October 06 2010
By Sebastiaan Mathôt 11603 reads
Another cool illusion is the “reverse spokes” illusion, which has been studied by Anstis and Rogers (and probably discovered as well. Anstis describes the illusion very modestly as “new, or newish”.). As you can see in the image below, the spokes (the grey lines separating the “pie-slices”) appear to be rotating clockwise. On closer inspection you can clearly see that this is not the case. In fact, what is happening is that a “colour wave” traverses the wheel in a counterclockwise direction. That's weird. The actual movement is in the opposite direction of the movement that we perceive! (you can download a script here to generate these types of animations)
Unlike the illusions that I described in previous posts, the reverse spokes-illusion can actually be explained fairly easily. The spokes are occasionally “gobbled up” by the pie-slices, because two of the pie-slices are of the same colour as the spokes. In the figure below you can see a close-up of two pie-slices and a spoke. Initially, the spoke is clearly separate from the pie-slices (step 1). As the pie-slices become brighter, the spoke becomes the same colour as the pie-slice on the right. Essentially this means that the spoke becomes part of the right pie-slice. As a result, the boundary between the two pie-slices is placed a bit to the left (step 2). In the next time-frame, the spoke is the same colour as the pie-slice on the left and, as a result, the boundary between the pie-slices appears to have moved to the right (step 3). This is what underlies the illusion.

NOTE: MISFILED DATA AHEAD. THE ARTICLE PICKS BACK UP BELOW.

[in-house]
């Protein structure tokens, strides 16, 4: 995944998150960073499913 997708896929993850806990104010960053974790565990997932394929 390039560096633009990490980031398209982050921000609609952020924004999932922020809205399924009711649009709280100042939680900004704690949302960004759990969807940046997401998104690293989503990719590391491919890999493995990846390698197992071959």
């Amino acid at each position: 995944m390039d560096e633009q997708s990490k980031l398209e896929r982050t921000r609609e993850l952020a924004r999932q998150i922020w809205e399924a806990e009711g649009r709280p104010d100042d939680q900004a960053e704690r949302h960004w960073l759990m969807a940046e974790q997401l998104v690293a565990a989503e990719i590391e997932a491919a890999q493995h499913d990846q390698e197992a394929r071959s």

At this point you may wonder why we perceive the entire wheel to be rotating. Shouldn't we perceive something like individual spokes making small jumps? Presumably, we automatically combine all spokes into a single object (Gestalt grouping). Since there are always exactly two spokes in (apparent) motion, there is always some part of the object in motion and therefore the entire object appears to be in continuous motion.
Anstis, S. (2003). Levels of motion perception. In: Harris, L. & Jenkin, M. (Eds.), Levels of Perception (pp. 75-99). New York: Springer-Verlag.